PROVIDENCE, R.I. (WPRI) — A judge ordered a Providence man held without bail Friday afternoon on charges he fatally stabbed an East Providence man last month.
James Stevens, 29, of Pine Street in Providence, was arraigned on a charge of first-degree murder. He was arrested in El Paso, Texas, on Dec. 28 after more than two weeks on the run. Friday’s arraignment was the first time he’d faced a judge in Rhode Island since authorities brought him back.
Stevens is accused of stabbing 24-year-old Jasper Williams on Dec. 10 and then fleeing the state. Williams died five days later. His mother, Alecia Williams, lives in North Carolina but has been in Rhode Island for more than a month, waiting to see her son’s alleged killer in person.
“It’s part of my healing process,” Williams said in an interview with Eyewitness News. “It’s a step further towards forgiveness.” She and her family openly wept when Stevens was brought into the courtroom.
According to an affidavit attached to Stevens’ arrest warrant, he and Jasper Williams argued over the phone before the alleged stabbing. The document says Stevens showed up at the home of Williams’ girlfriend, with whom he was living, and stabbed Williams multiple times in the torso, head and leg.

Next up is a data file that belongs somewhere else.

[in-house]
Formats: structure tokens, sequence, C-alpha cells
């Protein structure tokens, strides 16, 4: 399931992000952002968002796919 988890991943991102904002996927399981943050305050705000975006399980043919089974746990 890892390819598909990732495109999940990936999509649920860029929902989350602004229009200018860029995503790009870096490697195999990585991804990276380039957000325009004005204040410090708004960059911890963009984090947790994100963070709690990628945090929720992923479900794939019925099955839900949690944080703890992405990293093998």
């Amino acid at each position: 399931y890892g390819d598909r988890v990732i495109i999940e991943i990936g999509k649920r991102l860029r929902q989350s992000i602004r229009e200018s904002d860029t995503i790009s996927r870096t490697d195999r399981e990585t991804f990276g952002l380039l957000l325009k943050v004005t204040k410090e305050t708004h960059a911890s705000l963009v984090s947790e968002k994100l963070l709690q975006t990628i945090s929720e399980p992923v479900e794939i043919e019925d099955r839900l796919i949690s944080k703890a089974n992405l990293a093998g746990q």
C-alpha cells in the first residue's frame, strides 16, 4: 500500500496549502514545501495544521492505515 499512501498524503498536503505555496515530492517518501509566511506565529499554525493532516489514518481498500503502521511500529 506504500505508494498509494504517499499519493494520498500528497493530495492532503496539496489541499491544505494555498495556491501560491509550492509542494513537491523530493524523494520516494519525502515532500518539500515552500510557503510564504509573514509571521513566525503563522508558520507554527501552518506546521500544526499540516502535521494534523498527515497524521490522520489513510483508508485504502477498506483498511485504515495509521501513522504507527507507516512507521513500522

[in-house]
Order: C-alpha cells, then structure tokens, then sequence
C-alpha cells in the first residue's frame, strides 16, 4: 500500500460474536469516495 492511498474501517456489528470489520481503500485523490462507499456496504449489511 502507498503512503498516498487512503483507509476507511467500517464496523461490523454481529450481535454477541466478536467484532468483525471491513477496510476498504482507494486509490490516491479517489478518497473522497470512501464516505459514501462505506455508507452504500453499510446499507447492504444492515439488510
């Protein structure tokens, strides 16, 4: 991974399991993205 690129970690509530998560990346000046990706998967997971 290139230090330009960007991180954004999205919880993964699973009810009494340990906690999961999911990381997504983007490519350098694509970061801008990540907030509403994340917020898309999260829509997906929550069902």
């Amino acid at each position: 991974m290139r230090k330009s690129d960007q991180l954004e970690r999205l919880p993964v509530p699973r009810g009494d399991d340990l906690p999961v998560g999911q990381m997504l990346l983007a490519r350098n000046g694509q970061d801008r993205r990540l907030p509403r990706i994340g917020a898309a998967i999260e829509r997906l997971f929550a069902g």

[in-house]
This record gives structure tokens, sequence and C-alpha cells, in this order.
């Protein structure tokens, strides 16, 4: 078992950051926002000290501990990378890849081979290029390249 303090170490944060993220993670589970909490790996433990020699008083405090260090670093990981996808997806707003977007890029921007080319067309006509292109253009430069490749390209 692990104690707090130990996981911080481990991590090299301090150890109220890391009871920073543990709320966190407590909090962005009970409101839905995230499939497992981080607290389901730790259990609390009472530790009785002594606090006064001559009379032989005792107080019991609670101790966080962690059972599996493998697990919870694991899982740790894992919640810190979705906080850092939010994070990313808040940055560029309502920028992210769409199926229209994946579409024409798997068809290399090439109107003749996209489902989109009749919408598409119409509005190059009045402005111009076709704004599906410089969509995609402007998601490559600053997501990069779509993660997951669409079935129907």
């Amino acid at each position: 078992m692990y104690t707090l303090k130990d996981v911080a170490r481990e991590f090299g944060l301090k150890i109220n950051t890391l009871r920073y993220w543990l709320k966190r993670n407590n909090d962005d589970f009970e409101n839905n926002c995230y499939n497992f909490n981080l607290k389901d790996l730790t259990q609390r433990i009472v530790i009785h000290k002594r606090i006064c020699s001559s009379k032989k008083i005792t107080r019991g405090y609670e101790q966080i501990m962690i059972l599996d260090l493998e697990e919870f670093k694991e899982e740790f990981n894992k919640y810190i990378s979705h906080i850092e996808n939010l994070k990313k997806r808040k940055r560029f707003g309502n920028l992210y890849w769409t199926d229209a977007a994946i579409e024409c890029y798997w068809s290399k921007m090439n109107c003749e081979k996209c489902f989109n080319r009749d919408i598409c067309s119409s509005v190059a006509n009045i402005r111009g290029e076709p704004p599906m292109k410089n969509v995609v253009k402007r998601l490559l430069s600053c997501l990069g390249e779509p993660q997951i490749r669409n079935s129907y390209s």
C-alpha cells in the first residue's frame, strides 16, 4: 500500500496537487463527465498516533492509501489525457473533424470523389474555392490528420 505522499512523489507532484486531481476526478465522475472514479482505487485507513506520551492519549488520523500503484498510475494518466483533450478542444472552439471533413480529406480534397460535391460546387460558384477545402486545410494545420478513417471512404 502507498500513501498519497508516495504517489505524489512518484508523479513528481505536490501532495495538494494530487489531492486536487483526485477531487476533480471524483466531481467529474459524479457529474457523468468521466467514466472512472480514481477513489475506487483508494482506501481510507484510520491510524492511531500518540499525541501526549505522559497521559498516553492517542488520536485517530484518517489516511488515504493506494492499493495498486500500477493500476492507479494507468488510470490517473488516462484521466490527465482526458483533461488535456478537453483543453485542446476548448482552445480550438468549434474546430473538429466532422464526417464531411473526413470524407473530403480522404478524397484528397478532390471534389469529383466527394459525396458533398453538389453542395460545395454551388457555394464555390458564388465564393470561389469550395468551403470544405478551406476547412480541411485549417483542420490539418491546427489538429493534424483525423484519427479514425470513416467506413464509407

Alecia Williams says Stevens is in a relationship with Jasper Williams’ ex-girlfriend, but it’s unclear if that had anything to do with the argument.
Williams was found guilty in 2014 of stabbing two brothers in East Providence and had been released from the ACI less than two weeks before he was stabbed.
Alecia Williams said she forgives her son’s accused killer, and hopes he feels remorse and repentance.
“If I don’t practice [forgiveness], I have hatred. I have malice, I have revenge, I have rage,” Williams said. “If I have those types of characteristics in my heart, that means…I’m allowing James Stevens to control my life.”
Jasper Williams was a graduate of Mount Pleasant High School, worked at a sporting goods store, and had a 4-year-old son named Jasper Williams IV.
His mother says his last act was to donate his organs to four men and one woman who needed them.
“Even though he’s gone, he’s still living in five other people,” Williams said. “He’s still here.”